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Author Topic: Raising trusses to sit on 16' walls with a farm tractor? UPDATE  (Read 1122 times)

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Offline gspren

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  The local truss co no longer has a crane so they can deliver my trusses but can't set them. I think my forks will lift to about 13' but that don't help. the trusses are 48' and with a 4-12 pitch puts them 8' tall with the end trusses weighing about 500 lbs. This will be done before the concrete is poured so wall height will be 16.5 so really need to aim for at least 17' high under or 25' high to hook under center. Any suggestions? I may need to rent/hire a crane but I've got a month to think. Pics of jib poles etc. may help my feeble mind come up with something.
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Offline firefighter ontheside

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Re: Raising trusses to sit on 16' walls with a farm tractor?
« Reply #1 on: June 15, 2021, 08:25:47 AM »
I don't think that is gonna be practical.  The weight isn't the problem, its the length of the trusses.  You could go from a tractor on all fours to a tractor on its side in a heartbeat.  
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Re: Raising trusses to sit on 16' walls with a farm tractor?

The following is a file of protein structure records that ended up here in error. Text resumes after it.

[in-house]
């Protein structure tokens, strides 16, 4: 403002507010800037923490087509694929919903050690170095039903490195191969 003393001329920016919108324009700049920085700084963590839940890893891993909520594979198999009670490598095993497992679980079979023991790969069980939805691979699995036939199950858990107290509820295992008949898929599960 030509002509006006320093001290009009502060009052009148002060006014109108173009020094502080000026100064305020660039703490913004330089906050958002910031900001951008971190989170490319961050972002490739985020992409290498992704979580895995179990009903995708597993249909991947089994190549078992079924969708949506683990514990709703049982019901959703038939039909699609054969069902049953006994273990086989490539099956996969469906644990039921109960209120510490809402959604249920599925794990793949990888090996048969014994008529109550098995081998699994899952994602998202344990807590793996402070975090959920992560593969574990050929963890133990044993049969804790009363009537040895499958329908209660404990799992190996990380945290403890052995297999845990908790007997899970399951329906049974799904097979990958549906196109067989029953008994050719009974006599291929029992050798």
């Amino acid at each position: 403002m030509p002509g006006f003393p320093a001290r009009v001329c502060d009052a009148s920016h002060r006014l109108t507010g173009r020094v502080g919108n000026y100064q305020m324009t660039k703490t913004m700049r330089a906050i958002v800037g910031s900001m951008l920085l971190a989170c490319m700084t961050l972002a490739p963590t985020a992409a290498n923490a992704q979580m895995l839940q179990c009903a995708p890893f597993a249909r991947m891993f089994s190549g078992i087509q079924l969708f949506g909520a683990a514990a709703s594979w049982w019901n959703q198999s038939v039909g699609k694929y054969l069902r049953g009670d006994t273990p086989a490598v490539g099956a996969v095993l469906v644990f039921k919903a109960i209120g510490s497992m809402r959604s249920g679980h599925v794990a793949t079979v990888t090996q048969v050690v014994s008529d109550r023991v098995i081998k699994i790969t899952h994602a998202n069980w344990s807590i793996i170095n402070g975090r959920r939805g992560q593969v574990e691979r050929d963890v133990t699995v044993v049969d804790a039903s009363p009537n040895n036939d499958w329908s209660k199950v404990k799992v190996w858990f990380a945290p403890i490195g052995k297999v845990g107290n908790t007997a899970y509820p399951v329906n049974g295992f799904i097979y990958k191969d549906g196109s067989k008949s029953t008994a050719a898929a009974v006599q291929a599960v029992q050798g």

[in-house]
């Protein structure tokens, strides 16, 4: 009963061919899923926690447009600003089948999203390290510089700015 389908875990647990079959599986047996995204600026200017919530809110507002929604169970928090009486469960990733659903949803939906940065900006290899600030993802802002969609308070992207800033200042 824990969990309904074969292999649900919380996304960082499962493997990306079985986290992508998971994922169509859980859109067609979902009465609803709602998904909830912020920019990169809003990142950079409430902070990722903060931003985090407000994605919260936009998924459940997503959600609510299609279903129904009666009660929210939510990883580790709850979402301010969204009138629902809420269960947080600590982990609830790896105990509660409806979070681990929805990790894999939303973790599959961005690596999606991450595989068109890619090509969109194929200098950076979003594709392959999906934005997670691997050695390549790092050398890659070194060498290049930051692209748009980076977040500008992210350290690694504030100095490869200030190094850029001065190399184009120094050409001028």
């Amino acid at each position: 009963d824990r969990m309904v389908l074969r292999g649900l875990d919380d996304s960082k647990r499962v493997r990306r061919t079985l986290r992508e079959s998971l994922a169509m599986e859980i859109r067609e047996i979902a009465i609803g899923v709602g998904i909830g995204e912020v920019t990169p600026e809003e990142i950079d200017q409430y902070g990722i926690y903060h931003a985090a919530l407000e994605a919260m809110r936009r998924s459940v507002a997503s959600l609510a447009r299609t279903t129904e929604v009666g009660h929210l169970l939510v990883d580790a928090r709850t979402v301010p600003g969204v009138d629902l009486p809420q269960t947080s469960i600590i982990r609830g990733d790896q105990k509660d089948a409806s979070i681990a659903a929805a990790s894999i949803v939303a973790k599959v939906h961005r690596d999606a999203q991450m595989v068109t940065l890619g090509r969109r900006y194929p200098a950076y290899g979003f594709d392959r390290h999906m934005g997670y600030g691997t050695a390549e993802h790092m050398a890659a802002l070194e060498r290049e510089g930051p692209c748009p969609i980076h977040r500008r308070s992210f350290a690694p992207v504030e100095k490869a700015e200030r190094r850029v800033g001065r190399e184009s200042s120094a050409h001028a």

« Reply #2 on: June 15, 2021, 08:28:25 AM »
I agree
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Offline mike_belben

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Re: Raising trusses to sit on 16' walls with a farm tractor?
« Reply #3 on: June 15, 2021, 08:29:52 AM »
Rent a lull.
Isaiah 48:10

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Re: Raising trusses to sit on 16' walls with a farm tractor?
« Reply #4 on: June 15, 2021, 08:38:03 AM »
it is amazing what can be done by hand.  but a lot of rolling up and then upside down.  easy to damage a truss on its side.  hard to do with that wall height.  could get a man lift for inside the building to lift the peak up and hold if you can man handle them onto the plates.  you would need a crew that really knows how to work together.  
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Re: Raising trusses to sit on 16' walls with a farm tractor?
« Reply #5 on: June 15, 2021, 08:41:18 AM »
Years ago I built a stinger to use with my backhoe forks.  It provides a 16' extension from the front of the forks.  There is a sliding hanger that can be pinned in a few different locations along the mast if the maximum length is not required.

It's designed so that the forks go through the grooves in the i beam, and the back of the stinger has a saddle that pins on to the fork carriage.  It's been pretty practical, and we've used it for setting trusses.